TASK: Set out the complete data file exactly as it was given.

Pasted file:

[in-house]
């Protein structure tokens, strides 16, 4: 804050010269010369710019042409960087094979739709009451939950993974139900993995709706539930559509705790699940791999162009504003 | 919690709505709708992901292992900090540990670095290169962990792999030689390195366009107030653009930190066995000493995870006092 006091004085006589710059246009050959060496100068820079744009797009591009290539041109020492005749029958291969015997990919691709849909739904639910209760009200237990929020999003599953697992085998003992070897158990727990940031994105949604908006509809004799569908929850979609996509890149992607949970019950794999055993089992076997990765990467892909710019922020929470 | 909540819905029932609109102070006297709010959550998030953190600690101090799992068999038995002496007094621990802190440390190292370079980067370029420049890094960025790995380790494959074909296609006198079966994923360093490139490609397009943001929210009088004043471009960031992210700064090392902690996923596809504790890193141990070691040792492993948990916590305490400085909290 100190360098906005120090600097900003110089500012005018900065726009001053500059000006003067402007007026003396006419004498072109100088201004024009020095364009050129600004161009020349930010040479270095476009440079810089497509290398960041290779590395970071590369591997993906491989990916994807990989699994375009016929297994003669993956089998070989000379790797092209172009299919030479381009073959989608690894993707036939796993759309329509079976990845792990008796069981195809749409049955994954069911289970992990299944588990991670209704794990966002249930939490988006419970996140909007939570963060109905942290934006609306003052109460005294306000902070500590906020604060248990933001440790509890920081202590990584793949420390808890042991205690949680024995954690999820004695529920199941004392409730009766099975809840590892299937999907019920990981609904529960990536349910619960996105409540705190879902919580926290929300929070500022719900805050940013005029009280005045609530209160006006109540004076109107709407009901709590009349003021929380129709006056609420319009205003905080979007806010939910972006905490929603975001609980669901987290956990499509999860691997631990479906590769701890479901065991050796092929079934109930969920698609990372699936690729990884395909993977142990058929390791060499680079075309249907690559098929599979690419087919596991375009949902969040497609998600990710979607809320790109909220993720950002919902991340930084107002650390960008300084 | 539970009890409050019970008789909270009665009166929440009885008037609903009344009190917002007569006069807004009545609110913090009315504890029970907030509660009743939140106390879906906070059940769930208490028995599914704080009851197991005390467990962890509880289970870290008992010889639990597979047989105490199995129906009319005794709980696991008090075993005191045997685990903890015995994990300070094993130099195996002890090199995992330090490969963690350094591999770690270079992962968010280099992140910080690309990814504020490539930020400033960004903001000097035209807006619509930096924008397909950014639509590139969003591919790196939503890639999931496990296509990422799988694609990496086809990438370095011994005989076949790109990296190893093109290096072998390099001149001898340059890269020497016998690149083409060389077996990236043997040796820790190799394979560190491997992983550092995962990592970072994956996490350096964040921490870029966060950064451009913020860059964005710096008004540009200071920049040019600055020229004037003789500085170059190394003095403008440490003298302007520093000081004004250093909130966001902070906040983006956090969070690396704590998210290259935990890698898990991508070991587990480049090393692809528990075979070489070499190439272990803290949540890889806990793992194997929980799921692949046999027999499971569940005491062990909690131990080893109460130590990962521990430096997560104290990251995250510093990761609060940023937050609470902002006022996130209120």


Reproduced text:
[in-house]
């Protein structure tokens, strides 16, 4: 804050010269010369710019042409960087094979739709009451939950993974139900993995709706539930559509705790699940791999162009504003 | 919690709505709708992901292992900090540990670095290169962990792999030689390195366009107030653009930190066995000493995870006092 006091004085006589710059246009050959060496100068820079744009797009591009290539041109020492005749029958291969015997990919691709849909739904639910209760009200237990929020999003599953697992085998003992070897158990727990940031994105949604908006509809004799569908929850979609996509890149992607949970019950794999055993089992076997990765990467892909710019922020929470 | 909540819905029932609109102070006297709010959550998030953190600690101090799992068999038995002496007094621990802190440390190292370079980067370029420049890094960025790995380790494959074909296609006198079966994923360093490139490609397009943001929210009088004043471009960031992210700064090392902690996923596809504790890193141990070691040792492993948990916590305490400085909290 100190360098906005120090600097900003110089500012005018900065726009001053500059000006003067402007007026003396006419004498072109100088201004024009020095364009050129600004161009020349930010040479270095476009440079810089497509290398960041290779590395970071590369591997993906491989990916994807990989699994375009016929297994003669993956089998070989000379790797092209172009299919030479381009073959989608690894993707036939796993759309329509079976990845792990008796069981195809749409049955994954069911289970992990299944588990991670209704794990966002249930939490988006419970996140909007939570963060109905942290934006609306003052109460005294306000902070500590906020604060248990933001440790509890920081202590990584793949420390808890042991205690949680024995954690999820004695529920199941004392409730009766099975809840590892299937999907019920990981609904529960990536349910619960996105409540705190879902919580926290929300929070500022719900805050940013005029009280005045609530209160006006109540004076109107709407009901709590009349003021929380129709006056609420319009205003905080979007806010939910972006905490929603975001609980669901987290956990499509999860691997631990479906590769701890479901065991050796092929079934109930969920698609990372699936690729990884395909993977142990058929390791060499680079075309249907690559098929599979690419087919596991375009949902969040497609998600990710979607809320790109909220993720950002919902991340930084107002650390960008300084 | 539970009890409050019970008789909270009665009166929440009885008037609903009344009190917002007569006069807004009545609110913090009315504890029970907030509660009743939140106390879906906070059940769930208490028995599914704080009851197991005390467990962890509880289970870290008992010889639990597979047989105490199995129906009319005794709980696991008090075993005191045997685990903890015995994990300070094993130099195996002890090199995992330090490969963690350094591999770690270079992962968010280099992140910080690309990814504020490539930020400033960004903001000097035209807006619509930096924008397909950014639509590139969003591919790196939503890639999931496990296509990422799988694609990496086809990438370095011994005989076949790109990296190893093109290096072998390099001149001898340059890269020497016998690149083409060389077996990236043997040796820790190799394979560190491997992983550092995962990592970072994956996490350096964040921490870029966060950064451009913020860059964005710096008004540009200071920049040019600055020229004037003789500085170059190394003095403008440490003298302007520093000081004004250093909130966001902070906040983006956090969070690396704590998210290259935990890698898990991508070991587990480049090393692809528990075979070489070499190439272990803290949540890889806990793992194997929980799921692949046999027999499971569940005491062990909690131990080893109460130590990962521990430096997560104290990251995250510093990761609060940023937050609470902002006022996130209120």